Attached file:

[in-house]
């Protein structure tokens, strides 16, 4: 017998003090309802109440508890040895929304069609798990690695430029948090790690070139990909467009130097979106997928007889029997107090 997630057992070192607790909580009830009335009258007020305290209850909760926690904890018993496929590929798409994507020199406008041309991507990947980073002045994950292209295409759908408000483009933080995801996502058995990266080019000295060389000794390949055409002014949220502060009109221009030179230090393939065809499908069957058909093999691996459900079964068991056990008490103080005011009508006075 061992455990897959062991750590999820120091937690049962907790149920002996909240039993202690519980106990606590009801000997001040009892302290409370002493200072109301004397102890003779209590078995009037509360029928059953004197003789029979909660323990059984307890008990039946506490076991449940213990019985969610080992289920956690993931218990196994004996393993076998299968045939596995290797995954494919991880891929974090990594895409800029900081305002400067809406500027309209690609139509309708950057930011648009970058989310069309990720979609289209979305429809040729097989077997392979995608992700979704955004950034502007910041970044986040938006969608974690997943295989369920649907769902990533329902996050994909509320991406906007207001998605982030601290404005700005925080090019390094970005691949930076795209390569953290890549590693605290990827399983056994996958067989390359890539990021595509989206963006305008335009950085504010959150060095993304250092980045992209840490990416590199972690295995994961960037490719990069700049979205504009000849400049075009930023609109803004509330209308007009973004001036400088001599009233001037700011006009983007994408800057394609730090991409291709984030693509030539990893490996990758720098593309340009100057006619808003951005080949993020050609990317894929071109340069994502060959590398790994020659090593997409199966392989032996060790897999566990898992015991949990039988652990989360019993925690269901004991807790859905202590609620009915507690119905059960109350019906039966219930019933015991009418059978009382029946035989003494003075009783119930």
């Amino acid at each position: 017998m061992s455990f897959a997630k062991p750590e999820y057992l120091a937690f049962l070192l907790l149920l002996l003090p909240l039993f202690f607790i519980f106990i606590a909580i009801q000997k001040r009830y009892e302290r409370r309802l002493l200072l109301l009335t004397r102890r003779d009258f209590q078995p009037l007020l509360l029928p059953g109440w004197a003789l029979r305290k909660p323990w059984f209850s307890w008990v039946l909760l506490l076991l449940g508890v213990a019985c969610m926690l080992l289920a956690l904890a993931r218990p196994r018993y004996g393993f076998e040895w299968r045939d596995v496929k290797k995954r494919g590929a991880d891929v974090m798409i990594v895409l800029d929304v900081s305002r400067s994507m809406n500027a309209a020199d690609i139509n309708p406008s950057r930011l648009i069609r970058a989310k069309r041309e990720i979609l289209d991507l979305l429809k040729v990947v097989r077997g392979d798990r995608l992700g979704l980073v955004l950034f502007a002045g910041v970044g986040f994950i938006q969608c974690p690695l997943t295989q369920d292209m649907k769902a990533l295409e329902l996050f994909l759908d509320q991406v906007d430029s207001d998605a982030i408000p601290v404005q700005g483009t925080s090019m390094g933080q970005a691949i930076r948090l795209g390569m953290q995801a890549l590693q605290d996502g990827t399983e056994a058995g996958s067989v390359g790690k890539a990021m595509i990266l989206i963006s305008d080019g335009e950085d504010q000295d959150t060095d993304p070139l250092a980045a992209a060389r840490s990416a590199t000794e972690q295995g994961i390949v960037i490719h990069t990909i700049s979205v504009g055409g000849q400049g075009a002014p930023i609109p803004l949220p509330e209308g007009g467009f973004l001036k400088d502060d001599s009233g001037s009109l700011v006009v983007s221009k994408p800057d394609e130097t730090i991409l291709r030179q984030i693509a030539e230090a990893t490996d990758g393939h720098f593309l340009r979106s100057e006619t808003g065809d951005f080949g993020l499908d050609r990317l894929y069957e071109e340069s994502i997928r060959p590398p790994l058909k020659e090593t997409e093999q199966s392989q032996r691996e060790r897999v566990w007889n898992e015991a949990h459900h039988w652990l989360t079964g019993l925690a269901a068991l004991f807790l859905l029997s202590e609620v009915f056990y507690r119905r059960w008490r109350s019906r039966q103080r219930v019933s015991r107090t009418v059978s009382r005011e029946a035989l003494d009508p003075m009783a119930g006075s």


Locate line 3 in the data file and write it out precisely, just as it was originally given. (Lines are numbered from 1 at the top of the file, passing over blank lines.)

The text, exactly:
């Amino acid at each position: 017998m061992s455990f897959a997630k062991p750590e999820y057992l120091a937690f049962l070192l907790l149920l002996l003090p909240l039993f202690f607790i519980f106990i606590a909580i009801q000997k001040r009830y009892e302290r409370r309802l002493l200072l109301l009335t004397r102890r003779d009258f209590q078995p009037l007020l509360l029928p059953g109440w004197a003789l029979r305290k909660p323990w059984f209850s307890w008990v039946l909760l506490l076991l449940g508890v213990a019985c969610m926690l080992l289920a956690l904890a993931r218990p196994r018993y004996g393993f076998e040895w299968r045939d596995v496929k290797k995954r494919g590929a991880d891929v974090m798409i990594v895409l800029d929304v900081s305002r400067s994507m809406n500027a309209a020199d690609i139509n309708p406008s950057r930011l648009i069609r970058a989310k069309r041309e990720i979609l289209d991507l979305l429809k040729v990947v097989r077997g392979d798990r995608l992700g979704l980073v955004l950034f502007a002045g910041v970044g986040f994950i938006q969608c974690p690695l997943t295989q369920d292209m649907k769902a990533l295409e329902l996050f994909l759908d509320q991406v906007d430029s207001d998605a982030i408000p601290v404005q700005g483009t925080s090019m390094g933080q970005a691949i930076r948090l795209g390569m953290q995801a890549l590693q605290d996502g990827t399983e056994a058995g996958s067989v390359g790690k890539a990021m595509i990266l989206i963006s305008d080019g335009e950085d504010q000295d959150t060095d993304p070139l250092a980045a992209a060389r840490s990416a590199t000794e972690q295995g994961i390949v960037i490719h990069t990909i700049s979205v504009g055409g000849q400049g075009a002014p930023i609109p803004l949220p509330e209308g007009g467009f973004l001036k400088d502060d001599s009233g001037s009109l700011v006009v983007s221009k994408p800057d394609e130097t730090i991409l291709r030179q984030i693509a030539e230090a990893t490996d990758g393939h720098f593309l340009r979106s100057e006619t808003g065809d951005f080949g993020l499908d050609r990317l894929y069957e071109e340069s994502i997928r060959p590398p790994l058909k020659e090593t997409e093999q199966s392989q032996r691996e060790r897999v566990w007889n898992e015991a949990h459900h039988w652990l989360t079964g019993l925690a269901a068991l004991f807790l859905l029997s202590e609620v009915f056990y507690r119905r059960w008490r109350s019906r039966q103080r219930v019933s015991r107090t009418v059978s009382r005011e029946a035989l003494d009508p003075m009783a119930g006075s």